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A How-to: Gypsy Stonesetting

After my last post regarding Gypsy stone setting (also known as flush-setting), thought I’d share the steps my friend and fellow metalsmith, Ginger Meek Allen, demonstrated as I learned how to set a stone Gypsy-style.


NOTE: This post was updated in October, 2021, with additional tips and my own approaches that I have developed over time.

First, you must know the anatomy of a gemstone in order to be able to decipher some of the instructions. This image was downloaded from the Gemological Institute of America’s website.

Gypsy-setting, step-by-step

1  Select a well-cut stone, viewing with a loupe to study its cut – a straight pavilion angle (rather than a curved one) is easier to set. To start out with, select a stone that is between 2-3 millimeters and make sure you have stone setting burs that will accommodate your gemstone sizes. Try using CZs as your first stones – you can purchase a bunch for just a few dollars to help you hone your skills.

2. Measure the depth of the stone and select metal that is deep enough hold the stone.

3. Use a center punch to make a dent in the metal in your chosen location for the stone. Have lubricant ready for your drill bits and burs, and use it often each time you drill. Using a drill bit placed into a drill press, Flex Shaft, or Dremel tool, drill a hole smaller than the width of the stone all the way through the metal. Be sure to keep your drill bit level. The drilled hole should be less than ¾ the width of the stone.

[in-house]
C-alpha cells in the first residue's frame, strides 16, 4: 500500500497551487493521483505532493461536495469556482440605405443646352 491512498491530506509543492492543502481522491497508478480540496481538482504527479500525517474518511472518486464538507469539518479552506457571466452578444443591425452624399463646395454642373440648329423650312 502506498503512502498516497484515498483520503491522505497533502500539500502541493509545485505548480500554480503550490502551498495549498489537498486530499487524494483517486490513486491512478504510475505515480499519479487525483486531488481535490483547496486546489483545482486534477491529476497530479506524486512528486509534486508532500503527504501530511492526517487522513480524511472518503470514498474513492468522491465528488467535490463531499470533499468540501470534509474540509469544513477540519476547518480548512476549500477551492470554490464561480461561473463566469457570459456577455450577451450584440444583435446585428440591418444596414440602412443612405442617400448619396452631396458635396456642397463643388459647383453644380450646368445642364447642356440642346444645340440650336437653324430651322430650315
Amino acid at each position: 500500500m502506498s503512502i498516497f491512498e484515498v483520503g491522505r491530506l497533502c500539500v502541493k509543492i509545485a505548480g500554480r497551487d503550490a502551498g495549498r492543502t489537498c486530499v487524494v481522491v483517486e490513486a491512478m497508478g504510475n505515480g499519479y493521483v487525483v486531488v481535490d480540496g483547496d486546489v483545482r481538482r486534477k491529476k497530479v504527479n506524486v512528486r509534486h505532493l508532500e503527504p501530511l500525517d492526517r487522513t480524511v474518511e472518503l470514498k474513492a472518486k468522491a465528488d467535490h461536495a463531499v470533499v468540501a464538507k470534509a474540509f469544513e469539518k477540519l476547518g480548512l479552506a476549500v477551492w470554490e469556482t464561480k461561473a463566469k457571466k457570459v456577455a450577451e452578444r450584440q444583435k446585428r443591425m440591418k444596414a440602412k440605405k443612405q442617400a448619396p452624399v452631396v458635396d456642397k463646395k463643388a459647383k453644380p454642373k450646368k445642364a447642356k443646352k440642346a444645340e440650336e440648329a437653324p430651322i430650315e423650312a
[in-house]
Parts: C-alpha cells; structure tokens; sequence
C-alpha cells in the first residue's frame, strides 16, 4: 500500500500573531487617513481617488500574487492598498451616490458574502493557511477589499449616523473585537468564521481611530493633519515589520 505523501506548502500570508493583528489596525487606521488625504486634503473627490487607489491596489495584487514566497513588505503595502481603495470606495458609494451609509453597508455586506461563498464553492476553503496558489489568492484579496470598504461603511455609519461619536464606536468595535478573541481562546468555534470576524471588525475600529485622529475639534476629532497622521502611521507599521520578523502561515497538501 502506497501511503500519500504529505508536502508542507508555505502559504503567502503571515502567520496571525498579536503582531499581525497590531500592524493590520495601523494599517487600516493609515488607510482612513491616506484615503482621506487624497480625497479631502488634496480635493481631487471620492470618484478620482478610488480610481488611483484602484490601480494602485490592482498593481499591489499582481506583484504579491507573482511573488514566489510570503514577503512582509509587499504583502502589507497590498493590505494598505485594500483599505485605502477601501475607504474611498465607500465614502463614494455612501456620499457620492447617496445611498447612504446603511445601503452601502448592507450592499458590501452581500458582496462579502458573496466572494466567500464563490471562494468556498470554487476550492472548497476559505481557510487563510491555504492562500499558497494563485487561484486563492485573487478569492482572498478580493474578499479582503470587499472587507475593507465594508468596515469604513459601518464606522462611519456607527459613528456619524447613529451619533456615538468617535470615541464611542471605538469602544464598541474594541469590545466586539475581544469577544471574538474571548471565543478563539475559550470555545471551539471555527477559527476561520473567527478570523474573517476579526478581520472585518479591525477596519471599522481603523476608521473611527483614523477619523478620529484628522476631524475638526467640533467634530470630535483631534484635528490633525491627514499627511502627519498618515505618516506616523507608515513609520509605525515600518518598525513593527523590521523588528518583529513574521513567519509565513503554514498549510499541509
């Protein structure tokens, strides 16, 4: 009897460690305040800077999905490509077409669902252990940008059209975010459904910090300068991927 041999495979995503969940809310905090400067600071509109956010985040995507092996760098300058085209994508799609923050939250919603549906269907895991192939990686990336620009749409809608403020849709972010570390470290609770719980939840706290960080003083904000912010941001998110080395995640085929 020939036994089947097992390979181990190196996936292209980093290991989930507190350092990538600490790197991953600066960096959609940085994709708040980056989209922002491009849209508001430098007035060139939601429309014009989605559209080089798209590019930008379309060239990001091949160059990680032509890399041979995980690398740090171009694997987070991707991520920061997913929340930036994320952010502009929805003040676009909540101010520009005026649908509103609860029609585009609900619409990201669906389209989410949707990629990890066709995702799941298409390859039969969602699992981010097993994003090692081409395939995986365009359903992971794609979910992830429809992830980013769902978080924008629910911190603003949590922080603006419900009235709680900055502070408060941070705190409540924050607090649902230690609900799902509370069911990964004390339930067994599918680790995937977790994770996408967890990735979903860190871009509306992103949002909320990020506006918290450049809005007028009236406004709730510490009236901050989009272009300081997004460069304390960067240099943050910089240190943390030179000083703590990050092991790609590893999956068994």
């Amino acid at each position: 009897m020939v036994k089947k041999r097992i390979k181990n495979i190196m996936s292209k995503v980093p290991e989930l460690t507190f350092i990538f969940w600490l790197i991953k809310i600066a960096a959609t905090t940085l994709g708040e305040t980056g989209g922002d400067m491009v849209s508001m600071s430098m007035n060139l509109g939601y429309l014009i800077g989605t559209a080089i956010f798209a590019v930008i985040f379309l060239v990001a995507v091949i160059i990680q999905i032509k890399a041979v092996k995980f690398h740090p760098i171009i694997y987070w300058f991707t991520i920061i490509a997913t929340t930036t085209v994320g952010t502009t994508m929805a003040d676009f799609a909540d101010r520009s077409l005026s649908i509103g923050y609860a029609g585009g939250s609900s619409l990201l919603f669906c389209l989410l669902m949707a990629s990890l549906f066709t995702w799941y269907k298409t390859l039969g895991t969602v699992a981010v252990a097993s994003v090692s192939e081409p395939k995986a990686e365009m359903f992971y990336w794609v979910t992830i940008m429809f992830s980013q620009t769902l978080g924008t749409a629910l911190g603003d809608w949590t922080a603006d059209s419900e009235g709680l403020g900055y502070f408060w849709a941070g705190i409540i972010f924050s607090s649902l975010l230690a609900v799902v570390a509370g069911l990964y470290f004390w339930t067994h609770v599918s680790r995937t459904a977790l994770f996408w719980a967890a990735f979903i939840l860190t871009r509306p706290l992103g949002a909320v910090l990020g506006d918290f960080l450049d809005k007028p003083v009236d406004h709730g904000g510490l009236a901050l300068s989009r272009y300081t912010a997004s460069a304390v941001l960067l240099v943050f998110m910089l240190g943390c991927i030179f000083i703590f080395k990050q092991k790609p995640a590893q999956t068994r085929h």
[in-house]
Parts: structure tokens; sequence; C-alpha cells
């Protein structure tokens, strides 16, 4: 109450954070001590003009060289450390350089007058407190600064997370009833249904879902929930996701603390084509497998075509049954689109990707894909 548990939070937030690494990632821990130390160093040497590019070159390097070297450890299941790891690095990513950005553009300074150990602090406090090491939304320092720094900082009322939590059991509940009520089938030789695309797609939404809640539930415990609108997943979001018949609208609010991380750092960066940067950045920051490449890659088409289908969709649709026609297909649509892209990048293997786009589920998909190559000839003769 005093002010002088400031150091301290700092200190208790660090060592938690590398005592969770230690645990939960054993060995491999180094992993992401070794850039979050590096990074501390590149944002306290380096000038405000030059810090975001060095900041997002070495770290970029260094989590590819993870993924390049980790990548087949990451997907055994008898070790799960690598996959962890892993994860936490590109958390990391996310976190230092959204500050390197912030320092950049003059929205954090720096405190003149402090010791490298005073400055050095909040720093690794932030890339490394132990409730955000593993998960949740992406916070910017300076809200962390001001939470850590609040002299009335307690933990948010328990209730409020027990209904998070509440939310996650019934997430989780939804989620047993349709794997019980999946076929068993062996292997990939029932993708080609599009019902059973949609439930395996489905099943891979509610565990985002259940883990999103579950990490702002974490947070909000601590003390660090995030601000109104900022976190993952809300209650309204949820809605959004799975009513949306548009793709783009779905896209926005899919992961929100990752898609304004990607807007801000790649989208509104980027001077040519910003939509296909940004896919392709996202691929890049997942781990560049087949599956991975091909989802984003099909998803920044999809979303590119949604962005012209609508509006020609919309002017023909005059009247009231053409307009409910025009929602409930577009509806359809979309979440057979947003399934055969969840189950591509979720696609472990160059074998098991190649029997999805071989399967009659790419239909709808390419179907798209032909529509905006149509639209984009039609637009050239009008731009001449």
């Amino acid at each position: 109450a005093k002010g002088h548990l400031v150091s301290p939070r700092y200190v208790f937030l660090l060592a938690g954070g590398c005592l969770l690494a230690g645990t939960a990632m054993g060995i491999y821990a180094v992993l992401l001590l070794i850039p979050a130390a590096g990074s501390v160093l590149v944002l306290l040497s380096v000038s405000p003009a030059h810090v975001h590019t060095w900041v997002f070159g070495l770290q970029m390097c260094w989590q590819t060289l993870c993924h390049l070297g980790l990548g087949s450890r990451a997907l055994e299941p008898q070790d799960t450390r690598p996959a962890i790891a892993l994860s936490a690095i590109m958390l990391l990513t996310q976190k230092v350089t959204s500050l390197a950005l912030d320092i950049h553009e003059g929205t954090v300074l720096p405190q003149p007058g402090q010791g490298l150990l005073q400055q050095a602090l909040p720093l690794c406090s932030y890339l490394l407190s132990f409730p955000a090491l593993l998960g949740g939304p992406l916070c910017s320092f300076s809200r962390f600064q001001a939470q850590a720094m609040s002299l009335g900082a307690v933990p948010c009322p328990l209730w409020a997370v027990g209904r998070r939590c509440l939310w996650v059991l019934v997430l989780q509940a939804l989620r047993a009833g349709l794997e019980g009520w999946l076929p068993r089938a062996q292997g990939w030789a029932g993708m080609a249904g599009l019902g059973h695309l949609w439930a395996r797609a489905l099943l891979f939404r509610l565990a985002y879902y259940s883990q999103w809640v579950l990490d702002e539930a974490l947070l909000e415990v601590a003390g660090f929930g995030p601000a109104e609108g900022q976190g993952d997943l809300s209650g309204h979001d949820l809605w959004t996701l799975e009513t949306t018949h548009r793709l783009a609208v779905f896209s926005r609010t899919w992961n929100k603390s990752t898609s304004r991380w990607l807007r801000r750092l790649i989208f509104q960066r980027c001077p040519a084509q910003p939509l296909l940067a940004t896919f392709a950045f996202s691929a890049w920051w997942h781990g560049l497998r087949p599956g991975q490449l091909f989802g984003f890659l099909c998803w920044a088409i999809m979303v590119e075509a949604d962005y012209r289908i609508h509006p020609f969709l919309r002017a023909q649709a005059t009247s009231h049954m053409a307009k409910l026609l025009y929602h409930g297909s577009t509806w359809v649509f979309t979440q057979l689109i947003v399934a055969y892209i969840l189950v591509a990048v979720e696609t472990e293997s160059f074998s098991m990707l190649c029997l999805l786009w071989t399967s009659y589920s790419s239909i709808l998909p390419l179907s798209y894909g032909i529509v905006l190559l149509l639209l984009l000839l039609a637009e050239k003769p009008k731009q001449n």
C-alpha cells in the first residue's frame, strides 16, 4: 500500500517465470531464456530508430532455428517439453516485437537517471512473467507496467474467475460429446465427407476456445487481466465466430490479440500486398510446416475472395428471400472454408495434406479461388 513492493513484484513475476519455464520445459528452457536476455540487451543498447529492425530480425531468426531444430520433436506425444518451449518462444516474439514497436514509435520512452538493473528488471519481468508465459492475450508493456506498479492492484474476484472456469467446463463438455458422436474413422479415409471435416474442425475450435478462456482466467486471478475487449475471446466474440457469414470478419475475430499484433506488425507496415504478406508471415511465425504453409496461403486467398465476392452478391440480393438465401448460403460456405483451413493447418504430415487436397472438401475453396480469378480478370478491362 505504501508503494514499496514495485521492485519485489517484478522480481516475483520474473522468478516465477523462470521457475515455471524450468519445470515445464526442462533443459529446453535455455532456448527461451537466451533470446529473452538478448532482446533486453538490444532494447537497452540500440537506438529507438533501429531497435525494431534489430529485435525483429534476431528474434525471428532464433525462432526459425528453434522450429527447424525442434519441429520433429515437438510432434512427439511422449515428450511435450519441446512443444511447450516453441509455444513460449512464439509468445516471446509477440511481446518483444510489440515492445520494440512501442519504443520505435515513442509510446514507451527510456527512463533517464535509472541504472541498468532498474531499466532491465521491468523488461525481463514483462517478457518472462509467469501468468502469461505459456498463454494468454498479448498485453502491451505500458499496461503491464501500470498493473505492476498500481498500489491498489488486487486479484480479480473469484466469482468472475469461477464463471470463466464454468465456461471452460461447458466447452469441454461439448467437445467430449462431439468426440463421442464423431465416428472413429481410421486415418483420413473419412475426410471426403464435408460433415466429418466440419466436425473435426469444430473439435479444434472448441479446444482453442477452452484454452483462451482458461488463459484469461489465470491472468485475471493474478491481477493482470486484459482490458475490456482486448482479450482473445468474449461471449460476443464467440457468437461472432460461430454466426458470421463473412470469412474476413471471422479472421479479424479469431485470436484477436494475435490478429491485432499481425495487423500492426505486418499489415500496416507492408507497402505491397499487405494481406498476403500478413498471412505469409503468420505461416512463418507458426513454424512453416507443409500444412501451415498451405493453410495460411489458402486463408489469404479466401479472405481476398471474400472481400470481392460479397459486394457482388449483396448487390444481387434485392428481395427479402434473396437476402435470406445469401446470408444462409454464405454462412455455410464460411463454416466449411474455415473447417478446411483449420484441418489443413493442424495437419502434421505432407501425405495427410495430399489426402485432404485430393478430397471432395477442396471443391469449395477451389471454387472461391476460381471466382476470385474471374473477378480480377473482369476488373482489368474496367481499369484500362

4. Flip the metal over and touch the drill bit to the other side of the hole, to remove any bits of metal and create a clean looking reverse.

5. Select a stone setting bur the width of the stone. Set the stone pavilion-side down on a flat work surface. Place the jaws of a measuring tool over the girdle of the stone. Tighten the jaws of the measuring tool. Tools you can use for this are a brass sliding millimeter gauge or a digital gauge. Carefully ease the stone from between the jaws of your measuring tool. Use this measurement, already handily held for you in the jaws of your measuring tool, to locate a bur that fits into that measurement. This is the size of stone setting bur that will make a perfect seat for your stone. A too-large setting bur will create a “slippery seat,” and it will be impossible to secure the metal around the stone.

Brass Sliding Millimeter Gauge
Digital Gauge

6. Change out the drill bit for the stone setting bur. Place the bur over the previously drilled hole while your drill is turning, and drill down just deep enough so the girdle of the stone sits even with or just slightly below the surface of the metal by about .5 mm. Not a lot!

7. Place stone in setting and check fit, re-drilling bit by bit as needed for a good, level seat. A ball bur or bud bur may be used to refine the seat if the stone’s girdle has roundness to it or if the stone isn’t seating properly.

Flush mount stones in textured band

8.  Press the stone into position using a piece of brass or copper rod, horn or bone.

9.  Use clear adhesive tape to cover stone, then masking tape to cover the metal on either side of the stone, strapping it to a tiny anvil or other appropriate metal work surface.

10.  Create a “moat” of metal around the stone: Using a tiny punch held straight down, and chasing hammer, gently tap around the stone at 12 o’clock, 6 o’clock, 9 o’clock then 3 o’clock, and the spaces in between, alternating sides as you go (as one would in cabochon setting). Check progress by lifting edge of the tape from time to time to make sure things are on track.